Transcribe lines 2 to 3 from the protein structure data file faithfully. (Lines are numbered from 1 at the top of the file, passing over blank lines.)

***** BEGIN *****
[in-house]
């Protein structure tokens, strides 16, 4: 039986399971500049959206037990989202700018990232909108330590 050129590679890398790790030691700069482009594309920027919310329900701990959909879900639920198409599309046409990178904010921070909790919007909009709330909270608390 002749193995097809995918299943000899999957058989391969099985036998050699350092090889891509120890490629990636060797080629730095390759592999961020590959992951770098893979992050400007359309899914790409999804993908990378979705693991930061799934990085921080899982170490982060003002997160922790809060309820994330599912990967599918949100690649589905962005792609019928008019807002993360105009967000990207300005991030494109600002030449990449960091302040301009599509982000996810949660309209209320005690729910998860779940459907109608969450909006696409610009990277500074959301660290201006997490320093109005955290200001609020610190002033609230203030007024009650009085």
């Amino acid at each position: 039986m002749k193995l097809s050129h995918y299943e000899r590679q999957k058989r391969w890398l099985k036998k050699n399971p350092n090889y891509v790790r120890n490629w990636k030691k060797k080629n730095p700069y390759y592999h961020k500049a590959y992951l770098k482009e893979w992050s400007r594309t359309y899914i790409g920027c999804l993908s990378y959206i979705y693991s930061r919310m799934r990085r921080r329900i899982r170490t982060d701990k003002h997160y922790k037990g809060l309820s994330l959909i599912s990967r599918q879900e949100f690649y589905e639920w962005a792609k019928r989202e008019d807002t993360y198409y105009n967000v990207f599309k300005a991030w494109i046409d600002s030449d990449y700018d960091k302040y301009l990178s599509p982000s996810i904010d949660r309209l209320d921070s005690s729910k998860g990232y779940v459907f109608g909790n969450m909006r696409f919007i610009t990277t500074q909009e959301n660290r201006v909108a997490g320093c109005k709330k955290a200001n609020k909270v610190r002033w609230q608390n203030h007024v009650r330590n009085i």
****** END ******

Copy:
């Protein structure tokens, strides 16, 4: 039986399971500049959206037990989202700018990232909108330590 050129590679890398790790030691700069482009594309920027919310329900701990959909879900639920198409599309046409990178904010921070909790919007909009709330909270608390 002749193995097809995918299943000899999957058989391969099985036998050699350092090889891509120890490629990636060797080629730095390759592999961020590959992951770098893979992050400007359309899914790409999804993908990378979705693991930061799934990085921080899982170490982060003002997160922790809060309820994330599912990967599918949100690649589905962005792609019928008019807002993360105009967000990207300005991030494109600002030449990449960091302040301009599509982000996810949660309209209320005690729910998860779940459907109608969450909006696409610009990277500074959301660290201006997490320093109005955290200001609020610190002033609230203030007024009650009085």
């Amino acid at each position: 039986m002749k193995l097809s050129h995918y299943e000899r590679q999957k058989r391969w890398l099985k036998k050699n399971p350092n090889y891509v790790r120890n490629w990636k030691k060797k080629n730095p700069y390759y592999h961020k500049a590959y992951l770098k482009e893979w992050s400007r594309t359309y899914i790409g920027c999804l993908s990378y959206i979705y693991s930061r919310m799934r990085r921080r329900i899982r170490t982060d701990k003002h997160y922790k037990g809060l309820s994330l959909i599912s990967r599918q879900e949100f690649y589905e639920w962005a792609k019928r989202e008019d807002t993360y198409y105009n967000v990207f599309k300005a991030w494109i046409d600002s030449d990449y700018d960091k302040y301009l990178s599509p982000s996810i904010d949660r309209l209320d921070s005690s729910k998860g990232y779940v459907f109608g909790n969450m909006r696409f919007i610009t990277t500074q909009e959301n660290r201006v909108a997490g320093c109005k709330k955290a200001n609020k909270v610190r002033w609230q608390n203030h007024v009650r330590n009085i």